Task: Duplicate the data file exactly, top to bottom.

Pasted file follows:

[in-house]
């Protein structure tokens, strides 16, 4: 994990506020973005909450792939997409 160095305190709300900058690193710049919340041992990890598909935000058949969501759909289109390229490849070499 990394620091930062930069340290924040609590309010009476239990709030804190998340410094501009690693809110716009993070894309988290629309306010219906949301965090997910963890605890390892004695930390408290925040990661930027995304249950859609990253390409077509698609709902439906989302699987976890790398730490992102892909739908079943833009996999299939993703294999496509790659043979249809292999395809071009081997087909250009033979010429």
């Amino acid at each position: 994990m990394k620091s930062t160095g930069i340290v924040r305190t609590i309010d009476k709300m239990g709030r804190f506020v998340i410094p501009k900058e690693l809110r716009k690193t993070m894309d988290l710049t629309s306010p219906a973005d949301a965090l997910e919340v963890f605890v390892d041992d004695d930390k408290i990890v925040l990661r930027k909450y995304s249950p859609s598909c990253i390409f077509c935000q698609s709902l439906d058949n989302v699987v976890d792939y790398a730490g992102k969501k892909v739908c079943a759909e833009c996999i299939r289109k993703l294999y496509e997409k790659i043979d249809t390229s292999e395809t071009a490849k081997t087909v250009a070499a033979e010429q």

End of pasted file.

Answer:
[in-house]
């Protein structure tokens, strides 16, 4: 994990506020973005909450792939997409 160095305190709300900058690193710049919340041992990890598909935000058949969501759909289109390229490849070499 990394620091930062930069340290924040609590309010009476239990709030804190998340410094501009690693809110716009993070894309988290629309306010219906949301965090997910963890605890390892004695930390408290925040990661930027995304249950859609990253390409077509698609709902439906989302699987976890790398730490992102892909739908079943833009996999299939993703294999496509790659043979249809292999395809071009081997087909250009033979010429």
């Amino acid at each position: 994990m990394k620091s930062t160095g930069i340290v924040r305190t609590i309010d009476k709300m239990g709030r804190f506020v998340i410094p501009k900058e690693l809110r716009k690193t993070m894309d988290l710049t629309s306010p219906a973005d949301a965090l997910e919340v963890f605890v390892d041992d004695d930390k408290i990890v925040l990661r930027k909450y995304s249950p859609s598909c990253i390409f077509c935000q698609s709902l439906d058949n989302v699987v976890d792939y790398a730490g992102k969501k892909v739908c079943a759909e833009c996999i299939r289109k993703l294999y496509e997409k790659i043979d249809t390229s292999e395809t071009a490849k081997t087909v250009a070499a033979e010429q």